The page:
]. Yet, from a radiological point of view, interpretation of vascular involvement is clearly different when assessing an intrahepatic tumour from when assessing a hilar tumour that grows directly adjacent to the vessels. Moreover, gallbladder cancer, which is known for its high likelihood of metastatic disease, is also frequently included in studies on bile duct cancer, which can significantly impede correct interpretation of results. Therefore, we believe that future diagnostic studies on bile duct cancer should separately report the specific hilar cholangiocarcinoma data in the publication.
In addition to the imaging investigations evaluated in this study, also more invasive techniques—such as endoscopic retrograde cholangiopancreatography, percutaneous transhepatic cholangiography, staging laparoscopy, endoscopic ultrasound, intraductal ultrasound and choledochoscopy—are used in some centres to improve staging of hilar cholangiocarcinoma. Yet, since the staging process starts with non-invasive imaging, we intentionally have not evaluated these techniques in this systematic review, and have focused on non-invasive imaging. Nonetheless, the staging accuracy for hilar cholangiocarcinoma patients could be improved, and exploratory laparotomies for unresectable patients could potentially be decreased by using these techniques.
Finally, ultrasound, CT, MRI and PET/CT are used nowadays alone or in various combinations with each other for staging of hilar cholangiocarcinoma, and for the choice for surgical resection with curative intent or a palliative treatment. As clearly shows, evidence on the staging accuracy of these investigations is limited, especially for MRI, ultrasound and PET/CT. Moreover, no adequate head-to-head comparative studies exist. As a result, an accurate comparison of the investigations and an evidence-based guideline cannot be made yet. Thus, it is of vital importance that future studies will provide this evidence. These studies ideally should have a prospective design, although because of the time required for prospective studies on this rare disease, well-designed retrospective studies could also be of importance. Furthermore, most evidence is available about the use of CT for staging of hilar cholangiocarcinoma, yet these studies have serious methodological flaws and small patient numbers. However—probably even more importantly—no criteria for involvement of adjacent structures (e.g.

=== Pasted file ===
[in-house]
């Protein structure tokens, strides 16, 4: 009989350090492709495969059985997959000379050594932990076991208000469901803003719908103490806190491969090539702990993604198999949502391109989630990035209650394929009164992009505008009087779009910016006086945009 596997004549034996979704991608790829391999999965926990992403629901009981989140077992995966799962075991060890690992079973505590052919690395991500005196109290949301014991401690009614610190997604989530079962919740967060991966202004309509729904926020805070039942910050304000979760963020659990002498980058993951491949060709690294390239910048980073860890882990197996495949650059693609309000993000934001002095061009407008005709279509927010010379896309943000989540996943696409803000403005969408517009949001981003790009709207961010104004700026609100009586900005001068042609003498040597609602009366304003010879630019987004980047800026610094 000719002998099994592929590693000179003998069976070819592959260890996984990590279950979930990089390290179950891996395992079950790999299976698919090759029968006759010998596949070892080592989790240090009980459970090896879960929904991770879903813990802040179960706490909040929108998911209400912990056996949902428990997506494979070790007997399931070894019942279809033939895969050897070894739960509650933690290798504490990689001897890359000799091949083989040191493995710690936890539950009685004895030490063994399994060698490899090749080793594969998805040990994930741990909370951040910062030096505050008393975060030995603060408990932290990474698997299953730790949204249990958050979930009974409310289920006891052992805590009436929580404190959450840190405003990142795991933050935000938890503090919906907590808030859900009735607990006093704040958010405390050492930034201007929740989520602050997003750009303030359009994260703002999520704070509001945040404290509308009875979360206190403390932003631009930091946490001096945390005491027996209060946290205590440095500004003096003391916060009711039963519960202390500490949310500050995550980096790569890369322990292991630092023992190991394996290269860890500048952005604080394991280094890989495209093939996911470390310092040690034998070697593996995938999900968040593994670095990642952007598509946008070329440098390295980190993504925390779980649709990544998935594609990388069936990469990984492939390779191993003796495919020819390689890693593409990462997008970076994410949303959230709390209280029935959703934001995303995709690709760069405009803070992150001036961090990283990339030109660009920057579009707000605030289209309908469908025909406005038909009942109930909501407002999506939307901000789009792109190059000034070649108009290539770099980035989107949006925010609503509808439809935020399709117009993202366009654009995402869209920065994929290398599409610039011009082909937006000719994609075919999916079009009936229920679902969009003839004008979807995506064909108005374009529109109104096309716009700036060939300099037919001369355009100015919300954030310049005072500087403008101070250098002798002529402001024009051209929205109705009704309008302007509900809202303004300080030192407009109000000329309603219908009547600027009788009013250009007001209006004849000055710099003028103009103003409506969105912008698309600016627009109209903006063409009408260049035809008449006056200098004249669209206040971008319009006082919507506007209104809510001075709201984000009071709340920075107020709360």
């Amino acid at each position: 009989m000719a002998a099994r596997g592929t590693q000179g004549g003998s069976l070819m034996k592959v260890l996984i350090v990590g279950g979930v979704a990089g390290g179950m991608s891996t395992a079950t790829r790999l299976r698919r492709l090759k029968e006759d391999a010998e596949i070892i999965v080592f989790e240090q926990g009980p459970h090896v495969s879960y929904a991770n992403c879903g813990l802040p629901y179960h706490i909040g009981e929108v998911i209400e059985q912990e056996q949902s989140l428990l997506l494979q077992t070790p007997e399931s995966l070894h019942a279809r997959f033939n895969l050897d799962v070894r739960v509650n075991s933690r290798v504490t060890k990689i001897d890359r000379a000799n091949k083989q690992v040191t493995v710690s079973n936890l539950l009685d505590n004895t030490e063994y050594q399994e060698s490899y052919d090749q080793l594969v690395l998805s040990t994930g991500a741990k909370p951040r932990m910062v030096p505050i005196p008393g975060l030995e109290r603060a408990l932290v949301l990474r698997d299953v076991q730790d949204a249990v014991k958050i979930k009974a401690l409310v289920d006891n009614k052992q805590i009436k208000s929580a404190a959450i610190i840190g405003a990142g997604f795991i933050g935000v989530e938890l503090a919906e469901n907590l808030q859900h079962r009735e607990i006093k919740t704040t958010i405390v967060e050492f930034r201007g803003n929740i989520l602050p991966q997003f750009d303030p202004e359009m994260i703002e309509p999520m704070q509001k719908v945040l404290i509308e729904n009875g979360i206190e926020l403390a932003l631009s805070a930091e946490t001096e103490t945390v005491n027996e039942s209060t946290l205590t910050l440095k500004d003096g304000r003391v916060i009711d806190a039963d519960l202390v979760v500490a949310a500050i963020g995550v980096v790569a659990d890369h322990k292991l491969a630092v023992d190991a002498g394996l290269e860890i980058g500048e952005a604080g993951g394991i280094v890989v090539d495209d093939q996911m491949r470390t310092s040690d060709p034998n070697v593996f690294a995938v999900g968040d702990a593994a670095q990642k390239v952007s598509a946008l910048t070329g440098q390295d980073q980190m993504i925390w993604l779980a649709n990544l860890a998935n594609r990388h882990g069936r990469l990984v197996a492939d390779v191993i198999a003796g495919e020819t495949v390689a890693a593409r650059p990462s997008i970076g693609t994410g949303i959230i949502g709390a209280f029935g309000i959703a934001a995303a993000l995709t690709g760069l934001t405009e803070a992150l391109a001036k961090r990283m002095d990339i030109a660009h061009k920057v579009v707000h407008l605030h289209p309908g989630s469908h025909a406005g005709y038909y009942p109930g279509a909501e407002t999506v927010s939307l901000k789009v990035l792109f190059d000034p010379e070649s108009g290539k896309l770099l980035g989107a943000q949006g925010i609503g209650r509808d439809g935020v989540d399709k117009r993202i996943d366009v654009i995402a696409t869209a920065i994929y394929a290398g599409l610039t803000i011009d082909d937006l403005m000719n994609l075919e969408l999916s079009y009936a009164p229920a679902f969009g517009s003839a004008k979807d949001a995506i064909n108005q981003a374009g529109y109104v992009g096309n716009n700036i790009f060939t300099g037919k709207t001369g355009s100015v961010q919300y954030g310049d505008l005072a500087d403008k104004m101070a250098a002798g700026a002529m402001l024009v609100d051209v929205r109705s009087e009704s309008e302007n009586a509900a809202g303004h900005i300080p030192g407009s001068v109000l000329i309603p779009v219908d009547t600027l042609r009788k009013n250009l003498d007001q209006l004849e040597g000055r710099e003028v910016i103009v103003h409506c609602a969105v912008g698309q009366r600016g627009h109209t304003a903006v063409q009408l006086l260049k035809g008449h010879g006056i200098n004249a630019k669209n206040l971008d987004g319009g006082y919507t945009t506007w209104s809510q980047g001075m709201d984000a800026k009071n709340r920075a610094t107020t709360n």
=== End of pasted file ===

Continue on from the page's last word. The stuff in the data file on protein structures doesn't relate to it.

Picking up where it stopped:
of the portal vein) exist. For example, for pancreatic cancer several criteria for portal vein involvement, including the presence of tumour involvement exceeding 180° of the circumference of the portal vein, have been established [16
]. Hence, future CT studies on hilar cholangiocarcinoma should focus on radiological criteria that can accurately predict vessel involvement using contemporary scanners.
In conclusion, diagnostic accuracy studies of CT, MRI, ultrasound or PET/CT for staging of hilar cholangiocarcinoma patients are sparse, often with a low number of patients giving moderate methodological quality. Therefore, there is a need for new methodologically solid studies. Owing to the lack of evidence, an adequate comparison of the various investigations was not feasible. Most evidence is available regarding staging with CT, which seems to have acceptable accuracy for assessment of ductal extent, portal vein and hepatic artery involvement (sensitivity and specificity ranging between 84% and 90%). The sensitivity of CT for nodal status, however, seems to be low (61%).